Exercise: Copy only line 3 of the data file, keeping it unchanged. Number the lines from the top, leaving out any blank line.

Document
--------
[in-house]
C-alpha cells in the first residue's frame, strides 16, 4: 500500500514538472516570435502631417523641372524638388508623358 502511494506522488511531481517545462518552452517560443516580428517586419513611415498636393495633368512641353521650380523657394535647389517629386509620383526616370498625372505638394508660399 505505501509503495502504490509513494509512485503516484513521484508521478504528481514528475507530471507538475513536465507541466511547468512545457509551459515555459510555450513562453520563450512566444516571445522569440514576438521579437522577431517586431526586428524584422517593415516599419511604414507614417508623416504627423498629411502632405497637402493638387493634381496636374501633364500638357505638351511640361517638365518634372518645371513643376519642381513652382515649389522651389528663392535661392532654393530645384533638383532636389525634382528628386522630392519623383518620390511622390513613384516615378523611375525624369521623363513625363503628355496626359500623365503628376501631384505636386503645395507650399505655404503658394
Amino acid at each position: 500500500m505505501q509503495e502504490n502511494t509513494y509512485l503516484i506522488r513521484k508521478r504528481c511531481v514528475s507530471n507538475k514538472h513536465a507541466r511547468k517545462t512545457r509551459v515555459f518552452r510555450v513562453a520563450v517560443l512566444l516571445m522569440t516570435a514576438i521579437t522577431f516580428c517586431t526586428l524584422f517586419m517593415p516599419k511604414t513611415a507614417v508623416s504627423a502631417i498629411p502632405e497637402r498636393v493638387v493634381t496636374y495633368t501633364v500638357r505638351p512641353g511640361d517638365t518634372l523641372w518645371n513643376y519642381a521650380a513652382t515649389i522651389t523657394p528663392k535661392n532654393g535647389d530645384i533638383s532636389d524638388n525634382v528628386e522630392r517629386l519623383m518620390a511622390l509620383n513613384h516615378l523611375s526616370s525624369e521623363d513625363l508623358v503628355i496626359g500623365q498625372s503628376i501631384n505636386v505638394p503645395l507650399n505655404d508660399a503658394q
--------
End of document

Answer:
Amino acid at each position: 500500500m505505501q509503495e502504490n502511494t509513494y509512485l503516484i506522488r513521484k508521478r504528481c511531481v514528475s507530471n507538475k514538472h513536465a507541466r511547468k517545462t512545457r509551459v515555459f518552452r510555450v513562453a520563450v517560443l512566444l516571445m522569440t516570435a514576438i521579437t522577431f516580428c517586431t526586428l524584422f517586419m517593415p516599419k511604414t513611415a507614417v508623416s504627423a502631417i498629411p502632405e497637402r498636393v493638387v493634381t496636374y495633368t501633364v500638357r505638351p512641353g511640361d517638365t518634372l523641372w518645371n513643376y519642381a521650380a513652382t515649389i522651389t523657394p528663392k535661392n532654393g535647389d530645384i533638383s532636389d524638388n525634382v528628386e522630392r517629386l519623383m518620390a511622390l509620383n513613384h516615378l523611375s526616370s525624369e521623363d513625363l508623358v503628355i496626359g500623365q498625372s503628376i501631384n505636386v505638394p503645395l507650399n505655404d508660399a503658394q